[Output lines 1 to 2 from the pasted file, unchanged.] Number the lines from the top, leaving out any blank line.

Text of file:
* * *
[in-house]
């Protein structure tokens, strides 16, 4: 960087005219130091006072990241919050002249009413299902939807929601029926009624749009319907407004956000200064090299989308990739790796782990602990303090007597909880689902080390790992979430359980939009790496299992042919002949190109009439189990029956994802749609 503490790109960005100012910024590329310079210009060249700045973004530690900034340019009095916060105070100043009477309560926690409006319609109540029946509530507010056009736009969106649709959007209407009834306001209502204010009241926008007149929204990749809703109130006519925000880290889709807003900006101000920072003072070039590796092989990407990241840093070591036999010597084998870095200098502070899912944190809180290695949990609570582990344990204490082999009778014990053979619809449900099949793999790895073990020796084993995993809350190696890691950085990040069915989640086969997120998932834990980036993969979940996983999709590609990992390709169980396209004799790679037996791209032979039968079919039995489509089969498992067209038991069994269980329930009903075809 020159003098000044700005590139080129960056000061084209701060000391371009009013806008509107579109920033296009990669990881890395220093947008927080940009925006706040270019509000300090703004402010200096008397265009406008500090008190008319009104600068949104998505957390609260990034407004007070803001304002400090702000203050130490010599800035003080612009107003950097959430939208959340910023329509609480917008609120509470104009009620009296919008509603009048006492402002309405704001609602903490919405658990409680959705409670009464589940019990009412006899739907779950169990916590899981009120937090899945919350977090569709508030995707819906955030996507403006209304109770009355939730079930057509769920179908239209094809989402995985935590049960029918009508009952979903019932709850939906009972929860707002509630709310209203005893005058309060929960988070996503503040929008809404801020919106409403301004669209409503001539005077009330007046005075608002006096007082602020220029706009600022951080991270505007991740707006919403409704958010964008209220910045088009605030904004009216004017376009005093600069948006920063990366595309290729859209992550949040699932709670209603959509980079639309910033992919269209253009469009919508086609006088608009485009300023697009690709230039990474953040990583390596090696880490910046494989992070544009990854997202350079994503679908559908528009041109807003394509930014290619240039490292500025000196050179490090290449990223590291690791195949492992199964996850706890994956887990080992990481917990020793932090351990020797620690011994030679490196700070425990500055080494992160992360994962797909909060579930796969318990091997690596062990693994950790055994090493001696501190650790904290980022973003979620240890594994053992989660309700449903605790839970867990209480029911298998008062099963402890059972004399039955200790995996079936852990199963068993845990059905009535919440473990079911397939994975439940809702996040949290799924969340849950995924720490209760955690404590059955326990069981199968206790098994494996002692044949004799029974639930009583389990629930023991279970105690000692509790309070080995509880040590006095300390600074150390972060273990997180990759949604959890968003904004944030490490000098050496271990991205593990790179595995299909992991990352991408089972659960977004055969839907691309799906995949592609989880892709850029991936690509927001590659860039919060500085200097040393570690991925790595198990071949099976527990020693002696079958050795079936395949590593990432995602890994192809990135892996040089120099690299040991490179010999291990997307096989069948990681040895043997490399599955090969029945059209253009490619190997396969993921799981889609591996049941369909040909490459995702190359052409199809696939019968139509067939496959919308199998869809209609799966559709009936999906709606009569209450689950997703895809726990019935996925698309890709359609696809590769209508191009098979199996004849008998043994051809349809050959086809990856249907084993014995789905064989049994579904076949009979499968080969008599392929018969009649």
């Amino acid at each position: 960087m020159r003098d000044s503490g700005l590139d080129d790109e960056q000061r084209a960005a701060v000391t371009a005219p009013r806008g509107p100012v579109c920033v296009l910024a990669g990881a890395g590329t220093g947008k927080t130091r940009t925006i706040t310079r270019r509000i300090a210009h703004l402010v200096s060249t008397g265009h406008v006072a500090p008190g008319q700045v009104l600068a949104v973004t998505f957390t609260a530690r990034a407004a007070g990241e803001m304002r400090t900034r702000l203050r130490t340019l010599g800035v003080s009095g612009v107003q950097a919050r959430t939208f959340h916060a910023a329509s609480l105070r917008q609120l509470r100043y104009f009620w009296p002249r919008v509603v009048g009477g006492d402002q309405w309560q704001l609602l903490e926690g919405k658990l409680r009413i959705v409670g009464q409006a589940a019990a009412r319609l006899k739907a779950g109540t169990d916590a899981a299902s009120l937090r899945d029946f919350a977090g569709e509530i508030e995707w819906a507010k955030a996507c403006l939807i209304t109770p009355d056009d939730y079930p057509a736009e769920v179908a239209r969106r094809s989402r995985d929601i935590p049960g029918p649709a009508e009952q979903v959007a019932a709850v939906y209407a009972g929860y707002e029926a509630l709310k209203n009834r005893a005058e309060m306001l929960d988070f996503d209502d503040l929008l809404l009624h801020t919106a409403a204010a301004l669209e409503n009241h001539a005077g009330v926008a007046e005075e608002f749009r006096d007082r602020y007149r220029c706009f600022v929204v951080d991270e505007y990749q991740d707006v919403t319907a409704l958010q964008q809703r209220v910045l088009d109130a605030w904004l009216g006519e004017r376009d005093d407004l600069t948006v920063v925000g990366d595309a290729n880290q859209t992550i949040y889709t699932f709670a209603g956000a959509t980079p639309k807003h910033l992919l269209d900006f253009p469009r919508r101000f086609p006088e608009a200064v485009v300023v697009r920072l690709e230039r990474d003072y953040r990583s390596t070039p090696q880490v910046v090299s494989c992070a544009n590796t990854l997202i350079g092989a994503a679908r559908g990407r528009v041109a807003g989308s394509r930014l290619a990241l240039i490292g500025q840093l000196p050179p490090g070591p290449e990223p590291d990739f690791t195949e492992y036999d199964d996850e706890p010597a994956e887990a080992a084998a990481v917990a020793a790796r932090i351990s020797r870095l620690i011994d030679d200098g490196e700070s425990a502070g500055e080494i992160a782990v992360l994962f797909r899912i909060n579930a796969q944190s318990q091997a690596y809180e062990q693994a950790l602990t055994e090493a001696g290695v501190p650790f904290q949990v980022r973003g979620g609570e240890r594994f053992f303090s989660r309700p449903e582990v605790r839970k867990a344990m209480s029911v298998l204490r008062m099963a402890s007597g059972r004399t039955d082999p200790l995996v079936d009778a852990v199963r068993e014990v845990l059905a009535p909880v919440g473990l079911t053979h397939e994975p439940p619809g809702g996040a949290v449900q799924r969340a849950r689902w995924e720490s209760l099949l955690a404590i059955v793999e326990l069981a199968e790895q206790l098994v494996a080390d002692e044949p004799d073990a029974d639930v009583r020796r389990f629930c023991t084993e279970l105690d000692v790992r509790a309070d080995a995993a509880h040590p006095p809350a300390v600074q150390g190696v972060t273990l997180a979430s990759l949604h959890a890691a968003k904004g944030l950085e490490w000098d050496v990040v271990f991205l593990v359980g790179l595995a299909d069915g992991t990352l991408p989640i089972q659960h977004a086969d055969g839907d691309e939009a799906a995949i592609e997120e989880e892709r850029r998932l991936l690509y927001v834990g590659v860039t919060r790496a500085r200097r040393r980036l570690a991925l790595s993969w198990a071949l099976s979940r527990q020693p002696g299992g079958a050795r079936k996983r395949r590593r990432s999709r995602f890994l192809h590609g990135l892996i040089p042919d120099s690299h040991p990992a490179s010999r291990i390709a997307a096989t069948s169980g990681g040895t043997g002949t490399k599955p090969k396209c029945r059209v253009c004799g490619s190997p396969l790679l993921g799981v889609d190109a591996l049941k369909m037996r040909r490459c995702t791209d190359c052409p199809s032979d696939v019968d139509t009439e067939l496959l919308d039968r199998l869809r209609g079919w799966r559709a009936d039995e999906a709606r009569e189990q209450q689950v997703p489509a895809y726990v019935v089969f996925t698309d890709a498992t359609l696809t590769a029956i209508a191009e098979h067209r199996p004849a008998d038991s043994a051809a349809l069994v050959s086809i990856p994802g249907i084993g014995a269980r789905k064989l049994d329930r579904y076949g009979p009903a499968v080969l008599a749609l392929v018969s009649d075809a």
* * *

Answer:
[in-house]
């Protein structure tokens, strides 16, 4: 960087005219130091006072990241919050002249009413299902939807929601029926009624749009319907407004956000200064090299989308990739790796782990602990303090007597909880689902080390790992979430359980939009790496299992042919002949190109009439189990029956994802749609 503490790109960005100012910024590329310079210009060249700045973004530690900034340019009095916060105070100043009477309560926690409006319609109540029946509530507010056009736009969106649709959007209407009834306001209502204010009241926008007149929204990749809703109130006519925000880290889709807003900006101000920072003072070039590796092989990407990241840093070591036999010597084998870095200098502070899912944190809180290695949990609570582990344990204490082999009778014990053979619809449900099949793999790895073990020796084993995993809350190696890691950085990040069915989640086969997120998932834990980036993969979940996983999709590609990992390709169980396209004799790679037996791209032979039968079919039995489509089969498992067209038991069994269980329930009903075809 020159003098000044700005590139080129960056000061084209701060000391371009009013806008509107579109920033296009990669990881890395220093947008927080940009925006706040270019509000300090703004402010200096008397265009406008500090008190008319009104600068949104998505957390609260990034407004007070803001304002400090702000203050130490010599800035003080612009107003950097959430939208959340910023329509609480917008609120509470104009009620009296919008509603009048006492402002309405704001609602903490919405658990409680959705409670009464589940019990009412006899739907779950169990916590899981009120937090899945919350977090569709508030995707819906955030996507403006209304109770009355939730079930057509769920179908239209094809989402995985935590049960029918009508009952979903019932709850939906009972929860707002509630709310209203005893005058309060929960988070996503503040929008809404801020919106409403301004669209409503001539005077009330007046005075608002006096007082602020220029706009600022951080991270505007991740707006919403409704958010964008209220910045088009605030904004009216004017376009005093600069948006920063990366595309290729859209992550949040699932709670209603959509980079639309910033992919269209253009469009919508086609006088608009485009300023697009690709230039990474953040990583390596090696880490910046494989992070544009990854997202350079994503679908559908528009041109807003394509930014290619240039490292500025000196050179490090290449990223590291690791195949492992199964996850706890994956887990080992990481917990020793932090351990020797620690011994030679490196700070425990500055080494992160992360994962797909909060579930796969318990091997690596062990693994950790055994090493001696501190650790904290980022973003979620240890594994053992989660309700449903605790839970867990209480029911298998008062099963402890059972004399039955200790995996079936852990199963068993845990059905009535919440473990079911397939994975439940809702996040949290799924969340849950995924720490209760955690404590059955326990069981199968206790098994494996002692044949004799029974639930009583389990629930023991279970105690000692509790309070080995509880040590006095300390600074150390972060273990997180990759949604959890968003904004944030490490000098050496271990991205593990790179595995299909992991990352991408089972659960977004055969839907691309799906995949592609989880892709850029991936690509927001590659860039919060500085200097040393570690991925790595198990071949099976527990020693002696079958050795079936395949590593990432995602890994192809990135892996040089120099690299040991490179010999291990997307096989069948990681040895043997490399599955090969029945059209253009490619190997396969993921799981889609591996049941369909040909490459995702190359052409199809696939019968139509067939496959919308199998869809209609799966559709009936999906709606009569209450689950997703895809726990019935996925698309890709359609696809590769209508191009098979199996004849008998043994051809349809050959086809990856249907084993014995789905064989049994579904076949009979499968080969008599392929018969009649």